They included learning about farming and helping with crops, and for women that meant learning about cooking and quilt making (Garrett and Kahn). Chores and work go hand in hand with each other. You have to put in manual labor and effort for you to get paid. The Amish men usually are the ones that held jobs. The jobs included industrial occupations, carpentry, and construction crews and home bases small businesses. The women were engaged with quilt making and other such activities such as cooking and cleaning the house (Smith).

The Amish have a very strict belief system, and are very religious.They believe in going to church every Sunday no matter what the circumstance. They stick to the basic beliefs of the Christian faith (Kraybill). They stress the importance of obedience, humility, and simplicity. They think that you should never resort to violence. They never file lawsuits or participate in the military for doing so would violate the meek and forgiving spirit of Jesus Christ (Kraybill). They also believe that wearing plain clothes, living in a simple manner and helping a neighbor in need are true expressions of faith for the Amish.

The use of phones is also prohibited because it takes away from the social relations people have with one another. The family is the last and above all most important aspect in the Amish life. The families you will see are very close to one another. The young Amish are not put into arranged marriages but they have been marrying in their early twenties (Myers and Nolt).

For the marriage to work in an Amish community both members must be church members married in the church. Husband and wife assume traditional gender defined roles in the house.The man is the religious leader of the house, as well as the primary source of the families’ livelihood. The wife is understood to be the primary homemaker.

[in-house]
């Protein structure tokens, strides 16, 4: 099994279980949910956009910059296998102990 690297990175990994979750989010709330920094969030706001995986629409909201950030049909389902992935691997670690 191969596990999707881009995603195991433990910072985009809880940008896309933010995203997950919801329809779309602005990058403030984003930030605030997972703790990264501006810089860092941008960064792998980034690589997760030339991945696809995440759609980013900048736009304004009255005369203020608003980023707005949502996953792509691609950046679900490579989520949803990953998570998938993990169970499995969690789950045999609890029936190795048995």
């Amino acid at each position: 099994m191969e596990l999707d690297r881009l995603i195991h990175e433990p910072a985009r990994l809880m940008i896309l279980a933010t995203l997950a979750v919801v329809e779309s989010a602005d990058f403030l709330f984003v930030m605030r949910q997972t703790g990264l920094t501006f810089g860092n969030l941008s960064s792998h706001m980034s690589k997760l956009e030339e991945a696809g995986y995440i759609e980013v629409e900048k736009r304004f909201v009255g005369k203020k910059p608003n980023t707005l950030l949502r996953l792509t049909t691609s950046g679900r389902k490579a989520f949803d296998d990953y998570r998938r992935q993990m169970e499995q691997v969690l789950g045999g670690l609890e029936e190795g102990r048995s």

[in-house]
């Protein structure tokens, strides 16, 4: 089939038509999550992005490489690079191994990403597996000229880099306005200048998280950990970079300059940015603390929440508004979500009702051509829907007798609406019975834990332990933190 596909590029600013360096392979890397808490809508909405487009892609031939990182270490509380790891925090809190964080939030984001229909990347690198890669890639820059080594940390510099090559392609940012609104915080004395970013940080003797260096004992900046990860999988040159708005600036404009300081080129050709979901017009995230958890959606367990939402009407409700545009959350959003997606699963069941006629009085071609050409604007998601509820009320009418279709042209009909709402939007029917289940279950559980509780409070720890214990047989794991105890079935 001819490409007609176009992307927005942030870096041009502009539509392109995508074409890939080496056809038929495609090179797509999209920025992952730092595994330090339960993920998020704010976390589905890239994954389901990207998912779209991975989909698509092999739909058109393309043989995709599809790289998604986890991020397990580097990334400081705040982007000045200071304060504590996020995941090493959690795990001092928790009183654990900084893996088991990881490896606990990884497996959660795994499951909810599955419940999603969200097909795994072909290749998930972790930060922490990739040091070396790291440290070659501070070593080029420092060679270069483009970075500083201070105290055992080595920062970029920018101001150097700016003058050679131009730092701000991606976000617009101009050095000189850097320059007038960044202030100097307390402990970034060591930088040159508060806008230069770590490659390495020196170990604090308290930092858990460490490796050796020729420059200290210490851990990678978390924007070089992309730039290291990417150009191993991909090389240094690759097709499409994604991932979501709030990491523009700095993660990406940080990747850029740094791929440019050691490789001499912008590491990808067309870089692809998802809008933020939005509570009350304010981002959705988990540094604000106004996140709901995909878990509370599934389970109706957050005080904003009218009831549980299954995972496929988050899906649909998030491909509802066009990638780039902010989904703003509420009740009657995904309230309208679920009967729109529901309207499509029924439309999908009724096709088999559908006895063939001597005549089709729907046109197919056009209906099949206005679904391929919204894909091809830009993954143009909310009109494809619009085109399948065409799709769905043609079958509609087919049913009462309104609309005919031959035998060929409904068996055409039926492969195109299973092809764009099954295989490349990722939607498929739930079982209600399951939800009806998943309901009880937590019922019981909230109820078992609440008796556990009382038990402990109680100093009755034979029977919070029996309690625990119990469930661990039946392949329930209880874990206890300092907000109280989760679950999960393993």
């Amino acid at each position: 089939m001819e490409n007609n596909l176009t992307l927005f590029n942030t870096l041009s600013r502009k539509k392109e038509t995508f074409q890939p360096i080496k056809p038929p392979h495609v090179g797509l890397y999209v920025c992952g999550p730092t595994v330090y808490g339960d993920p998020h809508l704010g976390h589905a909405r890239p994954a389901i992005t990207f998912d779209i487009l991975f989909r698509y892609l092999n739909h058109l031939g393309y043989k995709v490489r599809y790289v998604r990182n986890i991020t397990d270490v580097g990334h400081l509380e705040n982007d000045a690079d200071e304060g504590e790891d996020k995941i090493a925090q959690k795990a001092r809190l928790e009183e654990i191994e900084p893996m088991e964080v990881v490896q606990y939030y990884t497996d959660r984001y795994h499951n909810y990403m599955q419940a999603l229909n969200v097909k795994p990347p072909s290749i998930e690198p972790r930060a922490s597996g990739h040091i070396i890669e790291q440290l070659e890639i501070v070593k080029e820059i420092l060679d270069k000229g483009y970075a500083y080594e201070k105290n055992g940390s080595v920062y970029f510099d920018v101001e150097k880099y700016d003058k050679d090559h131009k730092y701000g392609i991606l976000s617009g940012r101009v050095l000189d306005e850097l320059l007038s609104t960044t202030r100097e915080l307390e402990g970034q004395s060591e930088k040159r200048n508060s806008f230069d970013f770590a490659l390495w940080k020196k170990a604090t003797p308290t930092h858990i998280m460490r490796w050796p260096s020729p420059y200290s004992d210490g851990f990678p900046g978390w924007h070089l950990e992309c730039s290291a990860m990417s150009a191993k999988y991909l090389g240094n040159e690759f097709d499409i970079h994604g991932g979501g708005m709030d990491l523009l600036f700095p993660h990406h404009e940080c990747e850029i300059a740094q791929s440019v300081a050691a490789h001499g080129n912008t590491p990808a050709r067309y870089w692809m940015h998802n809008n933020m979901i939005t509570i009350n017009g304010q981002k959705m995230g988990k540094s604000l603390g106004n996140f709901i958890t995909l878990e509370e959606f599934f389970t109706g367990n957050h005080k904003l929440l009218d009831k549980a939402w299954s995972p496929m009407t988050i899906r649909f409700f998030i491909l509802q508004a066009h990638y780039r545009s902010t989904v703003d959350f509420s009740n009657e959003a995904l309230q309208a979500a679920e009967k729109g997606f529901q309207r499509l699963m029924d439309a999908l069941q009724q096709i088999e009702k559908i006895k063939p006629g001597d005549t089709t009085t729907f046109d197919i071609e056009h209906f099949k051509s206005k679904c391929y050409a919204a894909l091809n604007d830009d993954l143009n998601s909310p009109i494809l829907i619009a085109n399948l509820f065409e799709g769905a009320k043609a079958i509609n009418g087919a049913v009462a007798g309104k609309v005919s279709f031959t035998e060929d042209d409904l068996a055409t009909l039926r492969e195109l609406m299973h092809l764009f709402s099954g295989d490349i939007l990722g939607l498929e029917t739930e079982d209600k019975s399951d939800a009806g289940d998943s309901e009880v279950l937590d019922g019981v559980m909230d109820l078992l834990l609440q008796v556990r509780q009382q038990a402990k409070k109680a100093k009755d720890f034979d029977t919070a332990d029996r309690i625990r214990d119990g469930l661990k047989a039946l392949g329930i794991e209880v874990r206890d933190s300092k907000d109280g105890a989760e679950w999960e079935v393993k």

They love large families as well. The average Amish family varies from six children to nine children. Although being Amish would be a complete 180 for you or me, they look at us the exact same way. The Amish think our clothes are different, that we have to drive fancy cars to fit it and that we spend too much time on education. Our chores would be nothing to them and our beliefs and family closeness would shock them as well.

We need to not judge a culture based on what we see. Most importantly we need to look at the people themselves and truly get to know them before we make our final opinion. Works Cited Garrett, Ruth Irene, and Deborah Morse-Kahn. Born Amish. Boston, KY: Turner Company, 2004. Kraybill, Donald B. The Puzzles of Amish Life. New York: Good Books, 1998.

Meyers, Thomas J. , and Steven M. Nolt. An Amish Patchwork: Indiana’s Old Orders in the Modern World.

New York: Quarry Books, 2005. Smith. The Amish People. New York, NY: Exposition P, 1958.